Every Sunday, Candice Keller makes her way into a different Middletown area church and takes a seat in the second row.
Sometimes she just mingles with parishioners. Other times she gets up in front of the congregation and talks about the work she and the Community Pregnancy Center are performing.
For someone who had trouble looking her now-husband of 33 years in the eyes until they had been dating for six months, that weekly mission is a tremendous step outside of her comfort zone.
“To me, any person would do what I do if they were aware of the existing need,” Keller said. “My job is to make that need known to the community.”
Keller is celebrating three years as executive director of the Community Pregnancy Center, a feat she said is already bucking tradition. Executive directors with most non-profit organizations don’t last much past the two-year mark, she said.
The 51-year-old grandmother of three is still going strong and jokes she never thought she would still be so fixated on babies at this point of her life.
“I lay in bed most nights and worry about where I’m going to get baby formula,” Keller said. “It’s just unheard of.”
As she deals directly with the issue of abortion on a daily basis, Keller said the job can at times be almost too much to handle. Being forced to regularly see a human side on the polarizing issue is perhaps the most difficult aspect of the job, she said.
“I know there are 4,000 abortions every day, but when I meet someone and it becomes personal I almost feel like I’m coming apart,” Keller said. “I usually have to leave the building, call a friend and ask them to just meet up with me and talk about anything other than what happened to me that day.”
In addition to normal influences like her parents and family, Keller received a lot of inspiration from an unlikely source, while pursuing her undergraduate degree at Miami University. Keller said Marjorie McLellan, an associate professor at Wright State University, was responsible for helping her get past a fear of public speaking, despite their drastically different approaches to life.
“We were different religions and different political parties, but she saw in me a desire to make a difference even before I knew it was there,” Keller said. “She really pushed me and, even though she probably isn’t even a pro-life person, I know it meant a lot to her that I was pursuing something that meant a lot to me.”
Ty Thomas, director of TV Middletown and Keller’s landlord, said he always knew about the ongoing debate surrounding abortion, but it was not until he met Keller that he realized the importance of the issue.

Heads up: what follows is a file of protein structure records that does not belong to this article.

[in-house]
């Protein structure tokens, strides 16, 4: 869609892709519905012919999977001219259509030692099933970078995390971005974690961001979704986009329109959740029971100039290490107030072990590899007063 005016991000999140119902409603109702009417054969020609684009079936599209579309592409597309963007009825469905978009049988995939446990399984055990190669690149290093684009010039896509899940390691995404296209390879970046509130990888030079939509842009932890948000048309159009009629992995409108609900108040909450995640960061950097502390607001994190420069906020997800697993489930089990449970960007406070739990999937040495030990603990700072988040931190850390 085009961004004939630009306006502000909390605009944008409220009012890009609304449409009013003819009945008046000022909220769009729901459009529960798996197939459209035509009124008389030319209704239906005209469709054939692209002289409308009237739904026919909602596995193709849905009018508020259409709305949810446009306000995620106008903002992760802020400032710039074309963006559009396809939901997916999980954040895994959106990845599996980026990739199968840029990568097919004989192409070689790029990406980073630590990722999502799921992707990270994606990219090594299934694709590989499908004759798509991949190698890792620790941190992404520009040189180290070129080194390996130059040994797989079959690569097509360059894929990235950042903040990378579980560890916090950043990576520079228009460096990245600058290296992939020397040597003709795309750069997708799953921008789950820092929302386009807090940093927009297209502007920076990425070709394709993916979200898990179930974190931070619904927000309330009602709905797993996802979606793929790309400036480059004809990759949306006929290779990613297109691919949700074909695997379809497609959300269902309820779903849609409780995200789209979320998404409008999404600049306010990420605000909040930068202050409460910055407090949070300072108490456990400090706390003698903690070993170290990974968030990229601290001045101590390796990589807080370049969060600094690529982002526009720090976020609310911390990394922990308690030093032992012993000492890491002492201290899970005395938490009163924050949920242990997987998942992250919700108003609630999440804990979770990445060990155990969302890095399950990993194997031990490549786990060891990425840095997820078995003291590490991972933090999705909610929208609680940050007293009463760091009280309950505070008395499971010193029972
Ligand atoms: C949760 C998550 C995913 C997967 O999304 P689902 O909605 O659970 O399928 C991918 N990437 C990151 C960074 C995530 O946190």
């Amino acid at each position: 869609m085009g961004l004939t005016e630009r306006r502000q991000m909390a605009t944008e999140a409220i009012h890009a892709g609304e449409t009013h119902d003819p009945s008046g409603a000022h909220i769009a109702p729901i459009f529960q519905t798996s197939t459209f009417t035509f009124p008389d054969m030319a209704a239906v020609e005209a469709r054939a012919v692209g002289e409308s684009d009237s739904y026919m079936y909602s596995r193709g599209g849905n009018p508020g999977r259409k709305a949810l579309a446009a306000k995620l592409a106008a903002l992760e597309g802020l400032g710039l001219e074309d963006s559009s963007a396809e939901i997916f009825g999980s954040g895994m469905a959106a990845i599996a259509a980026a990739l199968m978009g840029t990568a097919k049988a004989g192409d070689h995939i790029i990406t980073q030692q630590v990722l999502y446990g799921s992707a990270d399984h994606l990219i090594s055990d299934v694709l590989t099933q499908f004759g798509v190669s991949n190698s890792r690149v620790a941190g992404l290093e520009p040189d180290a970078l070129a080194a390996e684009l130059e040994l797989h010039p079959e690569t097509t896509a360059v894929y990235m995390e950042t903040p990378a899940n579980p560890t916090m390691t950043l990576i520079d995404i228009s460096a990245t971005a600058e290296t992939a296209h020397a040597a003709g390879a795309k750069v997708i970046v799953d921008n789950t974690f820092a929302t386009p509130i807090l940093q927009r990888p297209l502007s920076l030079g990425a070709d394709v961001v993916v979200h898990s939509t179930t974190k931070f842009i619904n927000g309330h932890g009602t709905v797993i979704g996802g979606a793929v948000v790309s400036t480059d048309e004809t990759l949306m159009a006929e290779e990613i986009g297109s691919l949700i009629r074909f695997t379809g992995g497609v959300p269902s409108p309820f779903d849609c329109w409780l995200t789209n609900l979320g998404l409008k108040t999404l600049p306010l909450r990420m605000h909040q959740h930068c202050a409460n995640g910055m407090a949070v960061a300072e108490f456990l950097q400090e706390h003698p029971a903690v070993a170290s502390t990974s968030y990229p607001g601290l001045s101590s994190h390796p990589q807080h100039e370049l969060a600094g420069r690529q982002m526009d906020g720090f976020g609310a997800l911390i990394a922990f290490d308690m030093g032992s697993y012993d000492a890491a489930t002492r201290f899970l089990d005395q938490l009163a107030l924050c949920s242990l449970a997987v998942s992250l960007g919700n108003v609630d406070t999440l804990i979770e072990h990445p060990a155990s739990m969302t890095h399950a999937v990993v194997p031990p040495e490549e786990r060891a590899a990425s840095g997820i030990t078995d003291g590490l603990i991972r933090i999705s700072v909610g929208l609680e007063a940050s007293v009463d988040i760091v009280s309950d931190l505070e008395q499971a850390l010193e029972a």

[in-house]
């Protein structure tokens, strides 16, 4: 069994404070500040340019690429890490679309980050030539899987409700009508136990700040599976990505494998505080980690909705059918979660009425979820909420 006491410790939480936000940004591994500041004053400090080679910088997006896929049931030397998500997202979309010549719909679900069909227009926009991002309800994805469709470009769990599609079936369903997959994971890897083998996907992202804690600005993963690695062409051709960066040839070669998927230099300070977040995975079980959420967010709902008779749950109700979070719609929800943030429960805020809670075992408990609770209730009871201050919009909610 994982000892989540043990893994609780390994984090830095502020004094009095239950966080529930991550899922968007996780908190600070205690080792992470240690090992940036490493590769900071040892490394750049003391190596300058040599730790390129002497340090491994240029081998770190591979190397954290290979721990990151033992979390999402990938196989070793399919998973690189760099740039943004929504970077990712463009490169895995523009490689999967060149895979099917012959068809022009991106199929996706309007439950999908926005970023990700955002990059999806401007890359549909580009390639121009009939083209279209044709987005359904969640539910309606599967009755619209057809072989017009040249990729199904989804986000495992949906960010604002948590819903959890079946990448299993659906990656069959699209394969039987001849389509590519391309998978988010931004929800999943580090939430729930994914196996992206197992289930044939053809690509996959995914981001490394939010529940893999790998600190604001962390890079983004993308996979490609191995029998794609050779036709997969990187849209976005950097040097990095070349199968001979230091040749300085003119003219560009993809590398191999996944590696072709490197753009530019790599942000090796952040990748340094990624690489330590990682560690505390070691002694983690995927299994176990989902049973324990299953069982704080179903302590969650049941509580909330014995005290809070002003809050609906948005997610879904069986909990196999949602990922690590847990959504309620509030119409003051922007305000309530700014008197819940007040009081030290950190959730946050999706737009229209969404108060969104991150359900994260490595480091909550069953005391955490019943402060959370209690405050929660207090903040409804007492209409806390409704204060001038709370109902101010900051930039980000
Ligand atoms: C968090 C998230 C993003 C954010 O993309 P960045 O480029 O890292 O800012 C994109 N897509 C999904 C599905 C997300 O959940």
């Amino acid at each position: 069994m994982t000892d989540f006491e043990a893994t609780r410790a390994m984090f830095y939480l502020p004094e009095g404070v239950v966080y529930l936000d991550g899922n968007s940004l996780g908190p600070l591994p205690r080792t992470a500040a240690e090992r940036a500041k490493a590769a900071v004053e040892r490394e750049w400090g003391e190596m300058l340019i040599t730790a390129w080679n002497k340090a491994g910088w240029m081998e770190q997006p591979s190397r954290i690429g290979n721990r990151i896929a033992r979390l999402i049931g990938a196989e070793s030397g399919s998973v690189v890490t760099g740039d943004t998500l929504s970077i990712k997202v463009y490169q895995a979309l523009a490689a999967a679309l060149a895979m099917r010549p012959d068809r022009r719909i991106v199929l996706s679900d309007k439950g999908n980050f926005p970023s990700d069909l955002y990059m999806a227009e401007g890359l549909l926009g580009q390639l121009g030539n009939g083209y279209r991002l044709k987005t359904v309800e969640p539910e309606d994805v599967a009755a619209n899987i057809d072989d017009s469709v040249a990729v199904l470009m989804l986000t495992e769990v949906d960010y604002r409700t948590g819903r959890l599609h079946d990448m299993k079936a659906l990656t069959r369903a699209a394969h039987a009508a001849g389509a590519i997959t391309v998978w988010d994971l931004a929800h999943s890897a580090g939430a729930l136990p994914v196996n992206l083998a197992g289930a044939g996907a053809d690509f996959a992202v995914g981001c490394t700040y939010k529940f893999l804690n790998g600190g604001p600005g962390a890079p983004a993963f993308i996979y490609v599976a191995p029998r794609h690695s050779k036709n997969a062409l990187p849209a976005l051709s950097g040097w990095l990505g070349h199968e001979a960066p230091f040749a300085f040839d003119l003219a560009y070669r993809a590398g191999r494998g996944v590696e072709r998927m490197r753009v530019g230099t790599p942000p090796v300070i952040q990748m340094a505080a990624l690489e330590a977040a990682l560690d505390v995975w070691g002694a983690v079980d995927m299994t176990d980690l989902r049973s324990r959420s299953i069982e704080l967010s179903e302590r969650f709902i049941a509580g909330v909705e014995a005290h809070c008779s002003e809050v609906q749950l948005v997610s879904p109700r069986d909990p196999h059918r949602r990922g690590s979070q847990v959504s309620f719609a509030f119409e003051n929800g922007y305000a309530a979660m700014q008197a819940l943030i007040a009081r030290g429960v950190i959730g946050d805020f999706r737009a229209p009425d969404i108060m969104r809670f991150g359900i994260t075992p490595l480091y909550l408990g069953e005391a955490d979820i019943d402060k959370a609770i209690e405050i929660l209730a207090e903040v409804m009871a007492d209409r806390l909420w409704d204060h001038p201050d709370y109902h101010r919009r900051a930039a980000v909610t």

“Every single day she goes into work, she’s saving lives,” Thomas said. “Candice has a caring heart for pregnant women and babies and I truly feel inspired by her.”
Thomas balked at the idea of Keller considering herself more of an introvert, as he said she “really shines” in front of big audiences. While there are times he said he has seen her break down in private from the stressful nature of her job, Thomas said he admires her cheerful, positive and motivational demeanor in public.
“I never really expected to care that much about the whole pro-life movement,” Thomas said. “But after getting to know Candice and seeing the work she does, I try to help them personally any way I can.”
Keller said Thomas’ generosity is a large part of the reason the Community Pregnancy Center was able to relocate to a new facility earlier this year. She said he only charges them $300 a month for rent, then turns around and donates $250 right back to them.
“I told him one day he’s pretty much giving me the same amount back that I’m paying him,” she said. “But Ty sees the people who come in here every day and realizes what we are able to accomplish.”
Butler County Treasurer Nancy Nix said she and Keller got to know each other through political circles, but went on to become close friends over time.
“Candice has been by my side through a lot of really gut-wrenching times,” she said. “She is always there to be my motivator, give me encouragement and basically just be a friend.”
Nix describes Keller as a “mover and a shaker” in the political forum, saying she has mobilized and energized Middletown’s conservative base. Keller’s powerful ties to the Community Pregnancy Center managed to rub off on Nix, as she said it has become one of her main philanthropic efforts.
“She’s not a really loud and flamboyant person, but she’ll speak up if it’s her turn,” Nix said. “When she does speak, people listen.”
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